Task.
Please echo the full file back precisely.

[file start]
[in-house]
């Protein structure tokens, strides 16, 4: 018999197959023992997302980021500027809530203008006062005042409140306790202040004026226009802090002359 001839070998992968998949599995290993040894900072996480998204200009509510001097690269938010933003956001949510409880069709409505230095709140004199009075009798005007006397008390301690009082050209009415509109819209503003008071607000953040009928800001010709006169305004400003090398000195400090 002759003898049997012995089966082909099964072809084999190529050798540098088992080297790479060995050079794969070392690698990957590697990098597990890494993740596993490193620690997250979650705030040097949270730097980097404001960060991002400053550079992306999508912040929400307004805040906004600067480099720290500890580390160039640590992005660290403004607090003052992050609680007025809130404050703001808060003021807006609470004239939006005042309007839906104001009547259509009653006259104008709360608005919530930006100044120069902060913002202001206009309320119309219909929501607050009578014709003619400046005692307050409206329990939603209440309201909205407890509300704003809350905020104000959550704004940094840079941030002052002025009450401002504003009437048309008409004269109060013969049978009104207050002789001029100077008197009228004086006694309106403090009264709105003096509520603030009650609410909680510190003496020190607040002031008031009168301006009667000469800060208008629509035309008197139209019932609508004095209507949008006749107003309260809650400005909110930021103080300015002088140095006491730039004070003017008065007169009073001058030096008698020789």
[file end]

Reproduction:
[in-house]
């Protein structure tokens, strides 16, 4: 018999197959023992997302980021500027809530203008006062005042409140306790202040004026226009802090002359 001839070998992968998949599995290993040894900072996480998204200009509510001097690269938010933003956001949510409880069709409505230095709140004199009075009798005007006397008390301690009082050209009415509109819209503003008071607000953040009928800001010709006169305004400003090398000195400090 002759003898049997012995089966082909099964072809084999190529050798540098088992080297790479060995050079794969070392690698990957590697990098597990890494993740596993490193620690997250979650705030040097949270730097980097404001960060991002400053550079992306999508912040929400307004805040906004600067480099720290500890580390160039640590992005660290403004607090003052992050609680007025809130404050703001808060003021807006609470004239939006005042309007839906104001009547259509009653006259104008709360608005919530930006100044120069902060913002202001206009309320119309219909929501607050009578014709003619400046005692307050409206329990939603209440309201909205407890509300704003809350905020104000959550704004940094840079941030002052002025009450401002504003009437048309008409004269109060013969049978009104207050002789001029100077008197009228004086006694309106403090009264709105003096509520603030009650609410909680510190003496020190607040002031008031009168301006009667000469800060208008629509035309008197139209019932609508004095209507949008006749107003309260809650400005909110930021103080300015002088140095006491730039004070003017008065007169009073001058030096008698020789």